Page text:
International domain extensions
Then there are international domains such as .it (Italy), .fr (France), .ie (Ireland). In the UK we have .co.uk, .uk, .wales, .cymru. Here is the full list of international domain extensions.
5. Domain hacks
Domains and extensions can be used together to suggest a brand name or generic word. This is called a domain hack, and is often used by tech companies. For example, .ly is the international domain extension for Libya. You might be aware of famous domain hacks such as bit.ly and clever.ly.
Domain hacks can be amusing, memorable and clever, but beware! Art sharing platform Artsy chose art.sy as their domain name in 2011. But .sy is the international domain extension for Syria. The disastrous war and sanctions on sending money to Syria forced the company to change their name.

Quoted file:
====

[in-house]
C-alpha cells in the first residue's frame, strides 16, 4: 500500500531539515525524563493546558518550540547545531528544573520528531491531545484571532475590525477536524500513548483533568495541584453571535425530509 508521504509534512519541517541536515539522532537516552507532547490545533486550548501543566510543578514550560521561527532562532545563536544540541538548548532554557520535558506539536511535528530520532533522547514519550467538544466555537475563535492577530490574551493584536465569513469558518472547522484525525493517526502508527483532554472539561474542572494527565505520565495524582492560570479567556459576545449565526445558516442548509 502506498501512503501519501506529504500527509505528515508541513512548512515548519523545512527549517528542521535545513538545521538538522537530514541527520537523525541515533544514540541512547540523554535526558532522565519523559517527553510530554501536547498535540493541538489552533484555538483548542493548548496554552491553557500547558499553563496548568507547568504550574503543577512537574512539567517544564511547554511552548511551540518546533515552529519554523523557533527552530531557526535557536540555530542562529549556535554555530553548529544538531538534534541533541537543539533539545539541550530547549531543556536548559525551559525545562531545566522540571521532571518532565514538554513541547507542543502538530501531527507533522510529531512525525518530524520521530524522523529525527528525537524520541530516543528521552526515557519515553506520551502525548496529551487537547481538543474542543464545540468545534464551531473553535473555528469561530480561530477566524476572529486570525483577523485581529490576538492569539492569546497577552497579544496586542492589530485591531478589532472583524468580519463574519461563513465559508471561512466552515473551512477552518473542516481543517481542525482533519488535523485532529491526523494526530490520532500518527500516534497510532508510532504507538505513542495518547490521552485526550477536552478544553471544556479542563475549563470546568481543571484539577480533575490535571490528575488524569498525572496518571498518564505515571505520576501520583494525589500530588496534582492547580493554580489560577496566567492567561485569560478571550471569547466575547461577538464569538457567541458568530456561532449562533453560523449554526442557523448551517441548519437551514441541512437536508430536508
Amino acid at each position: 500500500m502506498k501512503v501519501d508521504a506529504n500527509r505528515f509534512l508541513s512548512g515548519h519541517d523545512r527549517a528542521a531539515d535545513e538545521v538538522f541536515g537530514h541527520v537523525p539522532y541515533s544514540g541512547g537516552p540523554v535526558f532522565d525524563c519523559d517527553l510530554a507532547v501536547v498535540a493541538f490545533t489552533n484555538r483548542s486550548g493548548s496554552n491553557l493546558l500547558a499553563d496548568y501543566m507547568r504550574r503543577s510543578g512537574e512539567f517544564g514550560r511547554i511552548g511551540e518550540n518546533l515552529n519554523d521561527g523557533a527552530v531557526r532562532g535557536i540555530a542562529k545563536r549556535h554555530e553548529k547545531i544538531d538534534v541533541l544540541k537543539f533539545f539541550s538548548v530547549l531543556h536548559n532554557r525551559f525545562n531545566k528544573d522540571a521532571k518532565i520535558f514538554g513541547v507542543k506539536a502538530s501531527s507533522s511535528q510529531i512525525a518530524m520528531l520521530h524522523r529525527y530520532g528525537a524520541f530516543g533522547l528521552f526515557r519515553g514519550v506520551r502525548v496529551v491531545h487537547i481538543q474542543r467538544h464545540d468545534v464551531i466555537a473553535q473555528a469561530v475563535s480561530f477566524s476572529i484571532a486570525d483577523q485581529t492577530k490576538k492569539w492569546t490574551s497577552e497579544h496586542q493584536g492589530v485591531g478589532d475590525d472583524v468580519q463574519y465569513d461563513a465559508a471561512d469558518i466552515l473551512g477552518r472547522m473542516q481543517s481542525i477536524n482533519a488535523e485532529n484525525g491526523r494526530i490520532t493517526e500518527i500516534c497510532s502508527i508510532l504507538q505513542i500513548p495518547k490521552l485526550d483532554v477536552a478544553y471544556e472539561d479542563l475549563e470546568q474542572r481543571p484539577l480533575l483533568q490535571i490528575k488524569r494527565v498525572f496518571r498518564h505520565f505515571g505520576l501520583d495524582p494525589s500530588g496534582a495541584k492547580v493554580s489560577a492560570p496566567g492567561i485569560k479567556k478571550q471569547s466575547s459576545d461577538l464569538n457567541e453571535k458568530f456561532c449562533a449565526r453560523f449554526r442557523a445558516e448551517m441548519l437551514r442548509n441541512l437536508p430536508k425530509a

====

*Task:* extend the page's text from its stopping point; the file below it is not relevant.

6. A note on .uk
The UK has a new extension – .uk. It is being promoted as a more versatile and modern version of .co.uk. If you already have a .co.uk, .org.uk you will automatic rights to also register the .uk equivalent. This right expires on 10-Jun-2019. But I recommend registering your .uk names now to avoid any risk. There is likely to be a feeding frenzy of .uk domain name registration when this sunrise period expires.
7. Now it’s time to register
Now you’ve found your perfect name, it’s time to register.
Where to register?
Choose a well-known registration company such as GoDaddy, 123-reg or 1&1. These companies have a longstanding reputation for keeping your domains safe.
Auto-renew – yes please